Wednesday, December 16, 2015

divinely common

Carpe Diem Haiku Writing Techniques #23 finding the divine in the common

Our host's inspirational text in part:

Dear Haijin, visitors and travelers,
Welcome at a new episode of CDHWT. This week I have chosen a nice HWT in which we will explore one of the basic rules of haiku, a deeper spiritual meaning. This episode is titled "finding the divine in the common". In this episode Jane and I are taking you (again) by the hand to improve your haiku writing skills.
This is a technique that seems to happen without conscious control. A writer will make a perfectly ordinary and accurate statement about common things, but due to the combination of images and ideas about them, or between them, a truth will b revealed about the divine. Since we all have various ideas about  what the divine is, two readers of the same haiku may not find the same truth or revelation in it. Here, again, the reader becomes a writer to find a greater truth behind the words. This example from Basho's work may seem fairly clear:

the one thing
that lights my world
a rice gourd

© Basho (Tr. Jane Reichhold)

Perhaps it helps to know that rice was stored in a dried gourd. To keep it away from mice, the gourd was hung from a rafter. Though this was the time before electricity and light bulbs, Basho already had this comparison. Yet there is also a deeper meaning. The rice gourd's golden yellow color not only brightened the dim room, but the rice in it furnished the energy to maintain his body while endeavoring to reach the goal of enlightenment. One can also see this poem as a riddle: "What is the one thing that lights my world?"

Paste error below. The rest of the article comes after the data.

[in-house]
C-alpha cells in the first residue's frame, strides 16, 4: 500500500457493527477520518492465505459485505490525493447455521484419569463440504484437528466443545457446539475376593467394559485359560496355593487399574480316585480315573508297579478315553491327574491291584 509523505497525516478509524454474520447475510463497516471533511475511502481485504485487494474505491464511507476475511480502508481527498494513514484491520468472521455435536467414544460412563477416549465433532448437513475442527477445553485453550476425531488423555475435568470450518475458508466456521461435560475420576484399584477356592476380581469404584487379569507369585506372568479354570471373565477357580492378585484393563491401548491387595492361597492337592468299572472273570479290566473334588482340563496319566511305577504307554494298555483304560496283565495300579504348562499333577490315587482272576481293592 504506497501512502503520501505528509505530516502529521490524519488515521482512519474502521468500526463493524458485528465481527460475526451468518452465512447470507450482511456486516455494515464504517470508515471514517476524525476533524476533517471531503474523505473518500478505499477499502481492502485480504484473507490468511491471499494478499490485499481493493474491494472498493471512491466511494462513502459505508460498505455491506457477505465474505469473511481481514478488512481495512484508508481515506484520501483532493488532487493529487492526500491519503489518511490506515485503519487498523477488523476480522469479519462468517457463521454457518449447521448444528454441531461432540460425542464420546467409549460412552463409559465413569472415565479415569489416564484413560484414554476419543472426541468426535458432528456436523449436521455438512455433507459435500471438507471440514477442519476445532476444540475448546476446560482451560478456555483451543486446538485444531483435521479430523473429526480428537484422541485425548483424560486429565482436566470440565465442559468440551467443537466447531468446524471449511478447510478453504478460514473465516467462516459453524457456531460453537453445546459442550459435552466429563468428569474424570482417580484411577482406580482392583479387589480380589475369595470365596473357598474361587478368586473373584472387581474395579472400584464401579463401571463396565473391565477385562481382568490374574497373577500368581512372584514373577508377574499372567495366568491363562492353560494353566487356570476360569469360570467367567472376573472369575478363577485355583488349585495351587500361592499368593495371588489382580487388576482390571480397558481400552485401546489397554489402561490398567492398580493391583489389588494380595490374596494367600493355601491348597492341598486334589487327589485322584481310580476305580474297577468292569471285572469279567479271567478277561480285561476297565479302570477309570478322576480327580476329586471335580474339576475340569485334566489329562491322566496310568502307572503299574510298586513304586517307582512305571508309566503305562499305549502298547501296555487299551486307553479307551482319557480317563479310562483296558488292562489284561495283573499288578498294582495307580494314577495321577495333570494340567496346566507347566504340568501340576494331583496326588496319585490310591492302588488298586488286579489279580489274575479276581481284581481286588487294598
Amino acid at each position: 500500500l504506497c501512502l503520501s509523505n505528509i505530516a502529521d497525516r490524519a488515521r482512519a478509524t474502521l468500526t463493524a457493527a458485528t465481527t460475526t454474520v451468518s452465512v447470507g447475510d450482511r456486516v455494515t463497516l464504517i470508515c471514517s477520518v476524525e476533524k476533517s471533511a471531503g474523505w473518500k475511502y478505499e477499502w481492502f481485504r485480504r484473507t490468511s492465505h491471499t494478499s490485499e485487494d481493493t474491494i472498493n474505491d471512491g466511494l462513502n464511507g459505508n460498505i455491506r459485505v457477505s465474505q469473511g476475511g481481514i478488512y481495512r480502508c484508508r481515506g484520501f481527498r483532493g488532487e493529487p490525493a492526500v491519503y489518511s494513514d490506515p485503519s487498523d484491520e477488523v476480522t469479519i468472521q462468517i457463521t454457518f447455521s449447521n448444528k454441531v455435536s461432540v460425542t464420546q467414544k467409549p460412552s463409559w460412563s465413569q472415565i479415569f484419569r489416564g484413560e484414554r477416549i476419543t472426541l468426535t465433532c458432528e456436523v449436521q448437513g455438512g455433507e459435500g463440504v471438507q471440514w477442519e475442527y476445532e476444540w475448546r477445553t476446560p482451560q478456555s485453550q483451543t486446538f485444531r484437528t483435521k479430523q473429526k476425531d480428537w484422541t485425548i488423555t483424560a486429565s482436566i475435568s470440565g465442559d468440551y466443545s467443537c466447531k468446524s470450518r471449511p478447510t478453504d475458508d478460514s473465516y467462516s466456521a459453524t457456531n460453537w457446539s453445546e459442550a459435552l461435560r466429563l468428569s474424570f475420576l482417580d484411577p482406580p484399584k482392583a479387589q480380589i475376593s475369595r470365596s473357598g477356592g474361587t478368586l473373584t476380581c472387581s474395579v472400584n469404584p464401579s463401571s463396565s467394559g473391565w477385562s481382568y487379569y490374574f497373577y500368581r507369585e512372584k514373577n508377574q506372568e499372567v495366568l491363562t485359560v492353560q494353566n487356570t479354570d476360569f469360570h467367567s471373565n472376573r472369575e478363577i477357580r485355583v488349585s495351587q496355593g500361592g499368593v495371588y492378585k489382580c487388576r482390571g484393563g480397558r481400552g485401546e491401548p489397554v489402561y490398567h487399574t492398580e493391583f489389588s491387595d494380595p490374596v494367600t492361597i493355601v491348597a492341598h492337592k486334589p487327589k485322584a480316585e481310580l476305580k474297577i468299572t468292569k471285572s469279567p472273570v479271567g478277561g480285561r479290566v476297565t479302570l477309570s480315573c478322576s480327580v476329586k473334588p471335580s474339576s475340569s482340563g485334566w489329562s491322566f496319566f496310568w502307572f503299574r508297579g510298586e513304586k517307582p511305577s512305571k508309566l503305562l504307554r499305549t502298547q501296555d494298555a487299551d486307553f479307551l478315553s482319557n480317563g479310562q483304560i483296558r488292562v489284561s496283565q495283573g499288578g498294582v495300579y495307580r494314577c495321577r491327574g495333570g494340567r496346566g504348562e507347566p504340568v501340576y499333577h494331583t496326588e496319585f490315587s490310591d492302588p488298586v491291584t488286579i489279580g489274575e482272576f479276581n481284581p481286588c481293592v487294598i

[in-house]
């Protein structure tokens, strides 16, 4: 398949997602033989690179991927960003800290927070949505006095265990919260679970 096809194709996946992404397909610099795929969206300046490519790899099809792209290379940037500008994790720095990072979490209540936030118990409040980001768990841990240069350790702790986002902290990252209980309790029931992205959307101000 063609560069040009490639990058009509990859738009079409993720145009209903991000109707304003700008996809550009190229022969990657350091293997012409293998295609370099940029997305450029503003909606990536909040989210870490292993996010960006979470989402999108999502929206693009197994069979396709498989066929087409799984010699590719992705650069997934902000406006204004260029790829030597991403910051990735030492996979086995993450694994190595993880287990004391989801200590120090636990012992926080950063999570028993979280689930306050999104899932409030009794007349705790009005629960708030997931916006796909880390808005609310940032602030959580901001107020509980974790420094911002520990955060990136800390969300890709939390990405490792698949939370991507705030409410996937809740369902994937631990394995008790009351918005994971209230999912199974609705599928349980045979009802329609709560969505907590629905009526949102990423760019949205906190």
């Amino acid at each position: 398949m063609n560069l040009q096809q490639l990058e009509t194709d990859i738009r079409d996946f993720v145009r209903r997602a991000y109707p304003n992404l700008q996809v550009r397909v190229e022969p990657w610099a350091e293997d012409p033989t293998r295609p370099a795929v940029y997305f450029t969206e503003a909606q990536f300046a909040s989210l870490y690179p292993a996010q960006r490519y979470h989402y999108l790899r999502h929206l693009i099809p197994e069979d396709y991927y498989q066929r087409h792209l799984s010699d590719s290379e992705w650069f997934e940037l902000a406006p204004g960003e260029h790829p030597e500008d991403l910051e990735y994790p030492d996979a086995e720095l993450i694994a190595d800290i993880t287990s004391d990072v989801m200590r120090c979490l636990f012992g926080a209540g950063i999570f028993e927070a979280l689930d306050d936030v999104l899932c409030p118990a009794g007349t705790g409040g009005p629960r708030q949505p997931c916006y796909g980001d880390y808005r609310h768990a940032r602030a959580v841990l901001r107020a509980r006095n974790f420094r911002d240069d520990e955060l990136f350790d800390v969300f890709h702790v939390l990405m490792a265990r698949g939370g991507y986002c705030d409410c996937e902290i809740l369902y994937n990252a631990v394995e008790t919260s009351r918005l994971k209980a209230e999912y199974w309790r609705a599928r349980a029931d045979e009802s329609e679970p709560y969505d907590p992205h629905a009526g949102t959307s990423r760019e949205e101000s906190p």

My take on the post:

sitting - askew
a battered tin can
world weary
©  petra domina

I do hope you will share in a comment what these words painted to inspire you to 'write'.

Thanks to Chèvrefeuille for daily prompts on 

CARPE DIEM HAIKU KAI





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